Why Digitize Data?
 The Flip Side of Digitization: Common Misunderstandings.
There are a number of common misconceptions and errors connected with the use of digitized data. We list the most common here. As we have not yet discussed any digitization process, the goal is not (yet!) quantitative understanding of the problems, but rather an intuitive idea of what is going on.
 Number of significant figures.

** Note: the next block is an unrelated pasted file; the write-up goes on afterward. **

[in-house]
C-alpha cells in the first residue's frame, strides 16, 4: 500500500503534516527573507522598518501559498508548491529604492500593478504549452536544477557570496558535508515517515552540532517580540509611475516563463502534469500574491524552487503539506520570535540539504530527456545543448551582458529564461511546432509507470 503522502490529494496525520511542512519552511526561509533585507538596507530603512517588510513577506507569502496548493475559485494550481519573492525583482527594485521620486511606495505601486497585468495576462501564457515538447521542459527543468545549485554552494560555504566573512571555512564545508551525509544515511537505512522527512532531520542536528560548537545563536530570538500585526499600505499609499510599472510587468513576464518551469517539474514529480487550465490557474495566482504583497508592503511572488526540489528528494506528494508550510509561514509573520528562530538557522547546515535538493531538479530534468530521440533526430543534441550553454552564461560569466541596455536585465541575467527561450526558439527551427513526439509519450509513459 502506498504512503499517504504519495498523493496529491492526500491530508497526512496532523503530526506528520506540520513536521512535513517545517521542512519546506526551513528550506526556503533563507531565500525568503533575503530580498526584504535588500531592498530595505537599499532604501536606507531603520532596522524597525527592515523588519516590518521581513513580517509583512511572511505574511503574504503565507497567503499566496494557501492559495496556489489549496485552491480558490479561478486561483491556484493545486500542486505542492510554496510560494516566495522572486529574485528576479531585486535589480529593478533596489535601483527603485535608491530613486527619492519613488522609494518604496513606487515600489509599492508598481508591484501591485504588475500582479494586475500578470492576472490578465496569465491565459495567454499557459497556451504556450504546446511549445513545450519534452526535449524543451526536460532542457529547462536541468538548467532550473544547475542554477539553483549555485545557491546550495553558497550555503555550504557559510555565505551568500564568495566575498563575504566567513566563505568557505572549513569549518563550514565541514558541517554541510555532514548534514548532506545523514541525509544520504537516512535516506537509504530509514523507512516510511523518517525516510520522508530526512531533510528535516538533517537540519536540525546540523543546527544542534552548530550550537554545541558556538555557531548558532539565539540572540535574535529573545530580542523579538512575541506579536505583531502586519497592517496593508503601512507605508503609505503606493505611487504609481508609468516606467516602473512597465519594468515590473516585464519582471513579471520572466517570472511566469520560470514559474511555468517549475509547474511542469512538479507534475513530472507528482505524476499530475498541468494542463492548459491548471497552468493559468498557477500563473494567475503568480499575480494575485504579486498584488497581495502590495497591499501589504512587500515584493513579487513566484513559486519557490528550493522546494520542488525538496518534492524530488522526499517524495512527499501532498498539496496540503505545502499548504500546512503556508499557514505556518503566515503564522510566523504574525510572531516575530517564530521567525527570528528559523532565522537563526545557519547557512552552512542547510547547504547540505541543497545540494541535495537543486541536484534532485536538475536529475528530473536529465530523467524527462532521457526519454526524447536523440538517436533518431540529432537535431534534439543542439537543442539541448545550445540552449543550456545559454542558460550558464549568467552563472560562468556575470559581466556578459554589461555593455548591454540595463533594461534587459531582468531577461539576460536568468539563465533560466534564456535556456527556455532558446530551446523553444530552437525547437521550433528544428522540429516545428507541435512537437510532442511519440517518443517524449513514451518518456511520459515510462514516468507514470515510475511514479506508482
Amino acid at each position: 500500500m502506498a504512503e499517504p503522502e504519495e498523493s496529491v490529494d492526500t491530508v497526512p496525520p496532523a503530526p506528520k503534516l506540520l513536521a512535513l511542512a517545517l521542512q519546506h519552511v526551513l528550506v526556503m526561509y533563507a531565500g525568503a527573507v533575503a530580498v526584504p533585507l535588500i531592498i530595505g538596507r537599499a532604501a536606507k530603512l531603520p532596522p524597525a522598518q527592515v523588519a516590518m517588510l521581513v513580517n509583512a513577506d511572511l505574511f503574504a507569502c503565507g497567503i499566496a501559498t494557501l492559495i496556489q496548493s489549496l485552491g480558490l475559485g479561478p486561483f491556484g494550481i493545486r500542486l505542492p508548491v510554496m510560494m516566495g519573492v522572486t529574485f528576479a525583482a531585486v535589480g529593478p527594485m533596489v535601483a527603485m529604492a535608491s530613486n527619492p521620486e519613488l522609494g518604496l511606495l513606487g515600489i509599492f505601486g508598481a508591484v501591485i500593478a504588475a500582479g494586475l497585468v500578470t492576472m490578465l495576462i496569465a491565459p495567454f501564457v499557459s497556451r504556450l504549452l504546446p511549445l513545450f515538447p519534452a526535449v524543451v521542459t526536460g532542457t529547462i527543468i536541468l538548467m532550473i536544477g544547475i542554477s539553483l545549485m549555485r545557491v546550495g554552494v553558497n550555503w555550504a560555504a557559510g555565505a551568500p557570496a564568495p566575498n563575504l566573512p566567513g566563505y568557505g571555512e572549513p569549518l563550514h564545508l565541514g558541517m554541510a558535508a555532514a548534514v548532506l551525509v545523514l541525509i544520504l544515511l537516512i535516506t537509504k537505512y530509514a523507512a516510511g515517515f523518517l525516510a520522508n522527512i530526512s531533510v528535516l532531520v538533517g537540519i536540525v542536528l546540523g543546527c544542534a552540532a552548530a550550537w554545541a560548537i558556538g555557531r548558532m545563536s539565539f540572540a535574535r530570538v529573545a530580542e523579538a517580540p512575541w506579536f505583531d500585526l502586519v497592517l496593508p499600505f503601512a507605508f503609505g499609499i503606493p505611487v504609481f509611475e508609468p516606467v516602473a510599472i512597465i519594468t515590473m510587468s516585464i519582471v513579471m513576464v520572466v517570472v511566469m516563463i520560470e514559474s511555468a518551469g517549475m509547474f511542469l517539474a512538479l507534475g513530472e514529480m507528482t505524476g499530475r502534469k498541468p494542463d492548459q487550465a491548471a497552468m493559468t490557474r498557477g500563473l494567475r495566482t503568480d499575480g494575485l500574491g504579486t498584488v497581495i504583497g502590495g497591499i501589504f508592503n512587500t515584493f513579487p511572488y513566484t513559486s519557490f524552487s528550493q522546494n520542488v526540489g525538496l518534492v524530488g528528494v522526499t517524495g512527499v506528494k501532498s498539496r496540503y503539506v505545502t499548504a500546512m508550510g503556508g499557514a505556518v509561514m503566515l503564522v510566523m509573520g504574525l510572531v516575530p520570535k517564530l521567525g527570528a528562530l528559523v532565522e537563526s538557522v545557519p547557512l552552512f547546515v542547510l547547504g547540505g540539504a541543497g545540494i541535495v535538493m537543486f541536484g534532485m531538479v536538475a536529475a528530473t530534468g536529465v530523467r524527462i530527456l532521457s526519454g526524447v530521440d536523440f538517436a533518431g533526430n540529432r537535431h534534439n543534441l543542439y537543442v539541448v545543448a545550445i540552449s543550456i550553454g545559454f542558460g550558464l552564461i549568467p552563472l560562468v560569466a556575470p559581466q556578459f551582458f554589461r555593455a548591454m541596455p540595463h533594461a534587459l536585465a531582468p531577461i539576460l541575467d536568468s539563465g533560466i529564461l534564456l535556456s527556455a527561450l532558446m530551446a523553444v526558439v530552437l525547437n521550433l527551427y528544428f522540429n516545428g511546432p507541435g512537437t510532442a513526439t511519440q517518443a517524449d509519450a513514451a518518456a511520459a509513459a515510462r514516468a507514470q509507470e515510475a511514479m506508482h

Every digitization yields only a specific number of digits. Data processing programs do not necessarily recognize this. For example, suppose that we want to find the signaltonoise ratio for an intensity measurement, and we digitize the signal to find that the number of photons observed during a measurement interval was 327183. What is the signaltonoise ratio? We know it should be the square root of the number of photons observed. The calculator application that comes in Microsoft WindowsXP shows that 327183^{1/2} = 571.99912587345795698295097687708. Now, really, how can a 6 digit measurement result in an answer with 32 digits of precision? This is absurd. Arithmetically, of course, there's no problem, but since there's uncertainty in the original measurement, most of the digits are only arithmetic eye candy, not physical reality. One might say 327183^{1/2} = 572, and that would be defensible. However, that suggests that we know the signaltonoise ratio to 3 significant figures, that it's 572, not 571 and not 573. That hardly seems credible for a single measurement. Saying S/N = 600 (only one significant figure) or 570 (2 significant figures) is probably better. This is a simple example, but ensuring that we only report significant figures, not arithmetic detritus, is critical.